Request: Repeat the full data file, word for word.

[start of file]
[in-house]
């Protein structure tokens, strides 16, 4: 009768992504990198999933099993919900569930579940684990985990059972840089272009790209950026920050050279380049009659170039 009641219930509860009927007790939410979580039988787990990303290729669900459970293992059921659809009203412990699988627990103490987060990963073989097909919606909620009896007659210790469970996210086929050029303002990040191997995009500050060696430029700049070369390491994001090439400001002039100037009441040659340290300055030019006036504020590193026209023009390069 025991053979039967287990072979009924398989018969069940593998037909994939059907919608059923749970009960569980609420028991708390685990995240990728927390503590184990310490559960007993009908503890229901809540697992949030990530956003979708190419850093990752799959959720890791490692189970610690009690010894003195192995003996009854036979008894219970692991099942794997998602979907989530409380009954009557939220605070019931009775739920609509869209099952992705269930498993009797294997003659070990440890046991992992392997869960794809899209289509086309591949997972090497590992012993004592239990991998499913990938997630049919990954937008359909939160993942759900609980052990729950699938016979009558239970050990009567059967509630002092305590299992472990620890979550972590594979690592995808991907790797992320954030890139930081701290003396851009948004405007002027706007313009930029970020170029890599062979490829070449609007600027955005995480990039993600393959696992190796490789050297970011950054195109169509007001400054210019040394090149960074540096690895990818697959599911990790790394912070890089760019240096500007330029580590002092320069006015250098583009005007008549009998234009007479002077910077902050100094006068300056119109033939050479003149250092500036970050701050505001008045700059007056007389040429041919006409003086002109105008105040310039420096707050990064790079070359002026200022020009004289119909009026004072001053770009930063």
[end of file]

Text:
[in-house]
């Protein structure tokens, strides 16, 4: 009768992504990198999933099993919900569930579940684990985990059972840089272009790209950026920050050279380049009659170039 009641219930509860009927007790939410979580039988787990990303290729669900459970293992059921659809009203412990699988627990103490987060990963073989097909919606909620009896007659210790469970996210086929050029303002990040191997995009500050060696430029700049070369390491994001090439400001002039100037009441040659340290300055030019006036504020590193026209023009390069 025991053979039967287990072979009924398989018969069940593998037909994939059907919608059923749970009960569980609420028991708390685990995240990728927390503590184990310490559960007993009908503890229901809540697992949030990530956003979708190419850093990752799959959720890791490692189970610690009690010894003195192995003996009854036979008894219970692991099942794997998602979907989530409380009954009557939220605070019931009775739920609509869209099952992705269930498993009797294997003659070990440890046991992992392997869960794809899209289509086309591949997972090497590992012993004592239990991998499913990938997630049919990954937008359909939160993942759900609980052990729950699938016979009558239970050990009567059967509630002092305590299992472990620890979550972590594979690592995808991907790797992320954030890139930081701290003396851009948004405007002027706007313009930029970020170029890599062979490829070449609007600027955005995480990039993600393959696992190796490789050297970011950054195109169509007001400054210019040394090149960074540096690895990818697959599911990790790394912070890089760019240096500007330029580590002092320069006015250098583009005007008549009998234009007479002077910077902050100094006068300056119109033939050479003149250092500036970050701050505001008045700059007056007389040429041919006409003086002109105008105040310039420096707050990064790079070359002026200022020009004289119909009026004072001053770009930063």